Health-related quality of life in relation to walking habits and fitness: a population-based study of 75-year-olds
Gepubliceerd in: Quality of Life Research | Uitgave 6/2013Log in om toegang te krijgen
To assess health-related quality of life (HRQL) in relation to walking habits and fitness status in older persons. A second aim was to examine fitness status as a mediator in the relation between walking habits and HRQL.
A cross-sectional population-based sample of 75-year-olds from Gothenburg, Sweden, was examined (n = 698, response rate 61 %). Walking habits were assessed as weekly frequency and duration. HRQL was assessed with the Short Form-36 (SF-36) and fitness with maximal and self-selected gait speed, chair-stand, stair-climbing capacity, grip strength and one-leg stance.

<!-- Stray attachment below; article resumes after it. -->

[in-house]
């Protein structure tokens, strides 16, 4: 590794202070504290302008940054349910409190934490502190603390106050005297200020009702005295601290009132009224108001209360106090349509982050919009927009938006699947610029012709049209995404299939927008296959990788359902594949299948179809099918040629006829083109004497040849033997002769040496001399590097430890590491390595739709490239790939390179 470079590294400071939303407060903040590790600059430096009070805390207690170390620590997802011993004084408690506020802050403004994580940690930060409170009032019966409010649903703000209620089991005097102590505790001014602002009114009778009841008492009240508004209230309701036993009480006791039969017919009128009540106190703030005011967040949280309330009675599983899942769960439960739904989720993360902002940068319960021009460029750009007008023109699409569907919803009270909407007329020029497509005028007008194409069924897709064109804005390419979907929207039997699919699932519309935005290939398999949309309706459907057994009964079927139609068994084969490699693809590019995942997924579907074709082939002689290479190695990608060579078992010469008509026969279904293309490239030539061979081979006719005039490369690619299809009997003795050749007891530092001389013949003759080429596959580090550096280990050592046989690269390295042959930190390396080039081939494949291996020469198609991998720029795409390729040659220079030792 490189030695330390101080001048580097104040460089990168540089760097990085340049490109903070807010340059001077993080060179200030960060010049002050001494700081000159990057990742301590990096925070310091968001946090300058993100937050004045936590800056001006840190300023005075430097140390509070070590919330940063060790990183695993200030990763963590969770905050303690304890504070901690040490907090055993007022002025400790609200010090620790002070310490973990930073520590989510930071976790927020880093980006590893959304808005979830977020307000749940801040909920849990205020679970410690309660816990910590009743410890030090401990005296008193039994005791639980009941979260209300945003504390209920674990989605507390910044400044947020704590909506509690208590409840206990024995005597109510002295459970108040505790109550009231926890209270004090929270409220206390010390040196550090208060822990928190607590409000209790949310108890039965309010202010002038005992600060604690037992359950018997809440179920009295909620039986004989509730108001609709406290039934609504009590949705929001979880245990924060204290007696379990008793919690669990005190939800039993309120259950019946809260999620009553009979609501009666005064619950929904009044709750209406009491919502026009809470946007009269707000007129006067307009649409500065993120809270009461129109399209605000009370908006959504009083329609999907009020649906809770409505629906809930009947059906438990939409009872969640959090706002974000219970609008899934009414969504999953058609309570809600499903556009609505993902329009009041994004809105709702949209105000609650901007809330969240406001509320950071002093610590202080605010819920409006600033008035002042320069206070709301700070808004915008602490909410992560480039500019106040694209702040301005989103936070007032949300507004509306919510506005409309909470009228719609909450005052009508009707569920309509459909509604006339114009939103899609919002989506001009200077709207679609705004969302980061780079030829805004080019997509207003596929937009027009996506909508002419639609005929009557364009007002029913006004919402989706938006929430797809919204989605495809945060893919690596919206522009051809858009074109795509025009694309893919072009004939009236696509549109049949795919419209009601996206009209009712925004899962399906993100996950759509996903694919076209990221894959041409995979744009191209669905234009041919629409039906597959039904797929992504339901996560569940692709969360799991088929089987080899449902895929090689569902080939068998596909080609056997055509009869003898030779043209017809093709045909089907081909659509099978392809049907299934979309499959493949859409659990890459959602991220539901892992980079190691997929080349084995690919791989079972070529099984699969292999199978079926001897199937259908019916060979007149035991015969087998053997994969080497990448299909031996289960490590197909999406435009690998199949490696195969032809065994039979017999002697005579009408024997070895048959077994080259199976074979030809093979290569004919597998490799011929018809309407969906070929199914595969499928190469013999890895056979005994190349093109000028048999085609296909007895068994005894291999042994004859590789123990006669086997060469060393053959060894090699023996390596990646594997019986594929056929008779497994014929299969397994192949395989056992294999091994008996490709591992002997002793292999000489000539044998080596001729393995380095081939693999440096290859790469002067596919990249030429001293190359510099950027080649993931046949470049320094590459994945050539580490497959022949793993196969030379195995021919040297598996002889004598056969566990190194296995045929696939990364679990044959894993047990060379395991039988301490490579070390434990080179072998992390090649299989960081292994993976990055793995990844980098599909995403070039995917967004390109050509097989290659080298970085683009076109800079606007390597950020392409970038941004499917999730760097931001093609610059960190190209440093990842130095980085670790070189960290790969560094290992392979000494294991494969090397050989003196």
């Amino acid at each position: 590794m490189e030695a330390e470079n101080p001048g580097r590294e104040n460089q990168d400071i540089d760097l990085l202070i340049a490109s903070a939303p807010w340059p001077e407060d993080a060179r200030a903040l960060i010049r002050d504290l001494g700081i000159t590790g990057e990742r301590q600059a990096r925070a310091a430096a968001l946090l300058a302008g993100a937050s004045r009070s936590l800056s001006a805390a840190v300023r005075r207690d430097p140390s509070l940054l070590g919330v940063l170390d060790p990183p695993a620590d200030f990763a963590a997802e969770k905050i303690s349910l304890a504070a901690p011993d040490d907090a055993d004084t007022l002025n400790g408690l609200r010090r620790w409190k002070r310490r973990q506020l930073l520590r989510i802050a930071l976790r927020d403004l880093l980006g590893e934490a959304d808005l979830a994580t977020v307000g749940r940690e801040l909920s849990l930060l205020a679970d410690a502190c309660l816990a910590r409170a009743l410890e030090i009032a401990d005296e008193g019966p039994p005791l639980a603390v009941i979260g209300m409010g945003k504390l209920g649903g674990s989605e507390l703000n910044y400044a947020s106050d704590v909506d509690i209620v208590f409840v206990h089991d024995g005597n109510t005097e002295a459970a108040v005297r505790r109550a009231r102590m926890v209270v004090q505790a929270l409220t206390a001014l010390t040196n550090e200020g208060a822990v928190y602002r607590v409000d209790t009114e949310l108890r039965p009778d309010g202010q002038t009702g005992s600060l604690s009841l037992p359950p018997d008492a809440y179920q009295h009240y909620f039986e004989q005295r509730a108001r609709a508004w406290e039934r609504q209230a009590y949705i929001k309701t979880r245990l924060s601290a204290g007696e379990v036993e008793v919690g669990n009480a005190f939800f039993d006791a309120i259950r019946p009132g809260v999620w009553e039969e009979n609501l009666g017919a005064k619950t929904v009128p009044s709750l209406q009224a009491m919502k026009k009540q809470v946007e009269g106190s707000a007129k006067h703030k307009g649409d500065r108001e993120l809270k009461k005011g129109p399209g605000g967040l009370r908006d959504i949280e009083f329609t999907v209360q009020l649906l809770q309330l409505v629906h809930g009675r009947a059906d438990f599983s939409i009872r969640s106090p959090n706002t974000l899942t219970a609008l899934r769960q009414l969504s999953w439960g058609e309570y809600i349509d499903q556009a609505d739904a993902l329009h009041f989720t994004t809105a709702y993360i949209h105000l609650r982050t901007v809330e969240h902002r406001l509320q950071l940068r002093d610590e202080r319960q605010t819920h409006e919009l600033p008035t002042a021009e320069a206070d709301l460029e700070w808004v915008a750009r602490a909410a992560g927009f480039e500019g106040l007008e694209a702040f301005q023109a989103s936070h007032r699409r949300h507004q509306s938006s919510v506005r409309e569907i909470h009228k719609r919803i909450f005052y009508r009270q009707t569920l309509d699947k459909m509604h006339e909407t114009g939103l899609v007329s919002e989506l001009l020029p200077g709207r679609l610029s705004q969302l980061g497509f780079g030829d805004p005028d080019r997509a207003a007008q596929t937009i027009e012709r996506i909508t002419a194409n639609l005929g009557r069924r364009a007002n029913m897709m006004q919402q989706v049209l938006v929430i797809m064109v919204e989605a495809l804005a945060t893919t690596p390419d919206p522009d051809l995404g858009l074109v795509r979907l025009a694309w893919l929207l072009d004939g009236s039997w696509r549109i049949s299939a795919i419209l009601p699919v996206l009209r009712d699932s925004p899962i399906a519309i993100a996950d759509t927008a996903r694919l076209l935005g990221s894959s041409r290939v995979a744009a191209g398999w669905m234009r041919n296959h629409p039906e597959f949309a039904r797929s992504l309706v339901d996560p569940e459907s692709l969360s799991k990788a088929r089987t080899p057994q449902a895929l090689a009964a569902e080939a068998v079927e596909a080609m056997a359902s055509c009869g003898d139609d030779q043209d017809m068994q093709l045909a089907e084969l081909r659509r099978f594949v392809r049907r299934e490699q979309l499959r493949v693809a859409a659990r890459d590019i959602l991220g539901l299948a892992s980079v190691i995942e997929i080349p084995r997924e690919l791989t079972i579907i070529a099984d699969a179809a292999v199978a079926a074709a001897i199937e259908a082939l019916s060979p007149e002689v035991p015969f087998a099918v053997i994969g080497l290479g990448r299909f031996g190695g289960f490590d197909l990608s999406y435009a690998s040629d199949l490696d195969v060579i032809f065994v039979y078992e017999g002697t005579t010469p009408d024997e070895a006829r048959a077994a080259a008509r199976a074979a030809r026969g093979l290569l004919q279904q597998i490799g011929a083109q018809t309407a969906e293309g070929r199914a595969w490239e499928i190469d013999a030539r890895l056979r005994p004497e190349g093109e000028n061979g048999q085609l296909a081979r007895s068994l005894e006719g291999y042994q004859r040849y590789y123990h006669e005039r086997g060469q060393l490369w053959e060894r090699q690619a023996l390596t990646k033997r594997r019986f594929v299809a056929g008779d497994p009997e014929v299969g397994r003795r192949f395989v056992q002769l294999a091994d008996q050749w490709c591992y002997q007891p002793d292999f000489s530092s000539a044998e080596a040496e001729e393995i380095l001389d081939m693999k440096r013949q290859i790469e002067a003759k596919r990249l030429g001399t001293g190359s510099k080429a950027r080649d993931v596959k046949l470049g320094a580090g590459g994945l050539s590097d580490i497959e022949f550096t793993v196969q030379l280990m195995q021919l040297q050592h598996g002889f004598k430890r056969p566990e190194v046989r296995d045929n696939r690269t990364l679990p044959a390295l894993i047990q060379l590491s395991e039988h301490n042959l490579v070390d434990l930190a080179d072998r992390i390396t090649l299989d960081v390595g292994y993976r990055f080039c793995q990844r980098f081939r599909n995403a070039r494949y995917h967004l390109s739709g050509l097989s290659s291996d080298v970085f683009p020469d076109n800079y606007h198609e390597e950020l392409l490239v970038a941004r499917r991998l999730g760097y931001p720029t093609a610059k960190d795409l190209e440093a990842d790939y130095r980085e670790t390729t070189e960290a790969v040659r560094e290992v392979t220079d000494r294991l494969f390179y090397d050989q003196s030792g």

The proportion of 75-year-olds who attained recommended levels of moderate physical activity (≥ 150 min/week), described as walking, was 60 %. This was positively associated with most subscales of SF-36 and with all fitness tests except grip strength. Maximal gait speed was the fitness test with the highest correlations to all SF-36 subscales. Fitness, described with maximal gait speed, was a partial mediator in most relations between walking habits and SF-36. After adjustment for confounders, associations between regular walking and SF-36 were no longer significant, except for Role Physical, General Health and Role Emotional in women.
Attaining recommended levels of walking, as well as a high fitness status, is positively associated with several aspects of HRQL in older persons. Fitness, described with maximal gait speed, seems to have a partial role in the relation between walking habits and HRQL, suggesting that other mechanisms are also involved.